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Hilda Hannikainen, a 55-year-old nurse, sees NATO membership as essential. “If you are threatened by a nuclear power, you need the protection of others who have nuclear weapons. [Estados Unidos, el Reino Unido y Francia]”, he comments in the Senate Square, a few meters from the statue of Tsar Alexander II of Russia and in front of the Helsinki Cathedral and the Government Palace. Hannikainen, however, is concerned about what may happen in the six to 12 months that, according to sources from the military organization, the ratification process may take longer, and during which the mutual defense clause would not yet be applicable (article 5 of the founding text of the Alliance). Several NATO members, including the US, have assured that the Nordic country will be guaranteed its protection during that period. And the British prime minister, Boris Johnson, signed on Wednesday in Helsinki and Stockholm mutual security guarantees agreements by which London commits itself to the defense of Finland and Sweden in case of aggression. “I trust more [el presidente estadounidense, Joe] Biden than Johnson, who I think only came here to get political gain, ”says the health worker in the square where several mass rallies have been held in recent months in support of Ukraine.

The precedents of Georgia and Ukraine

The collective memory of Finland is deeply marked by the Soviet invasion that was repelled by blood and fire at the start of World War II. But the cases of Georgia and Ukraine are also weighing on the population, two countries that at the Bucharest summit in 2008 received the promise that in the future they could form part of the Alliance and that today have Russian troops occupying part of their territory.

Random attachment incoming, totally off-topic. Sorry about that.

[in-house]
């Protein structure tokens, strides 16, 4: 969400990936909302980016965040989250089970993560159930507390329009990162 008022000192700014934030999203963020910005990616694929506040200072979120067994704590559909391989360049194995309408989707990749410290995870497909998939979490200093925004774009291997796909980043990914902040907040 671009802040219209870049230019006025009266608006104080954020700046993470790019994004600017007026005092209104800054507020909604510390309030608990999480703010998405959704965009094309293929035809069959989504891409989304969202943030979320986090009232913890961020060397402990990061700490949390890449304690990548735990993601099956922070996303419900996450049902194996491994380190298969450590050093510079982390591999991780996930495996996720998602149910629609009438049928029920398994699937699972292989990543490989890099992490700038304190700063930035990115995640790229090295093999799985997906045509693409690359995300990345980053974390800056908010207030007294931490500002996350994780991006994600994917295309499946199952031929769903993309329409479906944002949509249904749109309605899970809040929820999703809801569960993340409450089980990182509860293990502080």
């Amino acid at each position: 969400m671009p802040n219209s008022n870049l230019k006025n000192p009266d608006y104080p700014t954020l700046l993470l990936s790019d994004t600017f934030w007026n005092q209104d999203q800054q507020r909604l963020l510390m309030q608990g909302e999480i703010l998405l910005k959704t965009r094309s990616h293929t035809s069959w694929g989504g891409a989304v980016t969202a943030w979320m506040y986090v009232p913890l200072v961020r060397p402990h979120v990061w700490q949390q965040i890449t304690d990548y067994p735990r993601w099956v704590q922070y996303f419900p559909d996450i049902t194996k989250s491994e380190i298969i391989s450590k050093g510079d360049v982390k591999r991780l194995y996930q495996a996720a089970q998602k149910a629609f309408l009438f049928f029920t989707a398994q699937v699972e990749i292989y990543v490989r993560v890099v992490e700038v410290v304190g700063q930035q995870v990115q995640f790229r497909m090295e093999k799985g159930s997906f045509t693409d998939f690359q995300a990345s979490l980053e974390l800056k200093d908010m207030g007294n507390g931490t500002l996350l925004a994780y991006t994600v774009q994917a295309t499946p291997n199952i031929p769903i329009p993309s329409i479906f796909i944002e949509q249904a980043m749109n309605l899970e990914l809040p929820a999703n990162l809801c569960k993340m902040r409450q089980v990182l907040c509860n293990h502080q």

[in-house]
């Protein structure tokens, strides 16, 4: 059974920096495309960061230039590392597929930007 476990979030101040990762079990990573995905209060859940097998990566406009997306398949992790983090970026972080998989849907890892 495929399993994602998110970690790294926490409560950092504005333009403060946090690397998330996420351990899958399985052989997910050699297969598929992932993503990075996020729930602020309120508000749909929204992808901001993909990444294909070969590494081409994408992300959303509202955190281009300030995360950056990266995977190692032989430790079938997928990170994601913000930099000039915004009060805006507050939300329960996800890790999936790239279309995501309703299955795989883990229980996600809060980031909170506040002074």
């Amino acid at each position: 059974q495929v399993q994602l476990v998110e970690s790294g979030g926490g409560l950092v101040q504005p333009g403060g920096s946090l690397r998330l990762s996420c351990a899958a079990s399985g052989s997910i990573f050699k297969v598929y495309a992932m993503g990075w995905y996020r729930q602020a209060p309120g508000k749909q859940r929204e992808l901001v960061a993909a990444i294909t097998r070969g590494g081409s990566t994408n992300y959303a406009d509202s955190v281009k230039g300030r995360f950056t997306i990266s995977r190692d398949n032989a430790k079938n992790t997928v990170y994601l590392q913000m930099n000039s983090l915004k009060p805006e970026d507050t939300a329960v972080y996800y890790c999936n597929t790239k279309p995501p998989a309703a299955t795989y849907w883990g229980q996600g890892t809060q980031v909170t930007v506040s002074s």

Alpo Rusi, a Finnish diplomat who has been ambassador to Switzerland and foreign policy adviser to former President Martti Ahtisaari (1995-1999), comments by phone that the population “has had enough of the Kremlin’s attitude.” Rusi, who has defended integration into NATO for more than 20 years, assures that Helsinki “has done everything on its part” to maintain a good relationship with Moscow in recent decades, but that the Russian president, Vladimir Putin, “settled any possibility of understanding on the morning of February 24 [día del inicio de la ofensiva por tierra, mar y aire sobre Ucrania]”.

Not the entire population of Helsinki (630,000 inhabitants) celebrates the future entry into the Alliance. Abshir Ibrahim, a Finnish citizen born in Somalia – a country in a perpetual state of war – who arrived with his parents in northern Europe when he was five years old, believes that since Thursday Finland is more vulnerable: “I don’t think it’s time to integrate in NATO. Putin had no reason to notice us; now he does have them. And he has made it very clear that he has no limits.”

Ibrahim, about to turn thirty, is worried that the guarantees offered by Washington and London for the duration of the ratification process could fall on deaf ears. “What good were the promises that were made to Ukraine when she gave up her nuclear weapons [el memorándum de Budapest de 1994, suscrito por Rusia, Estados Unidos y Reino Unido]?” asks this publicist in a park in the center of the Finnish capital. “I think that if, for example, the Russians occupied one of our uninhabited islands, the allies would say: ‘We put the weapons; you, the dead, ”he sentences.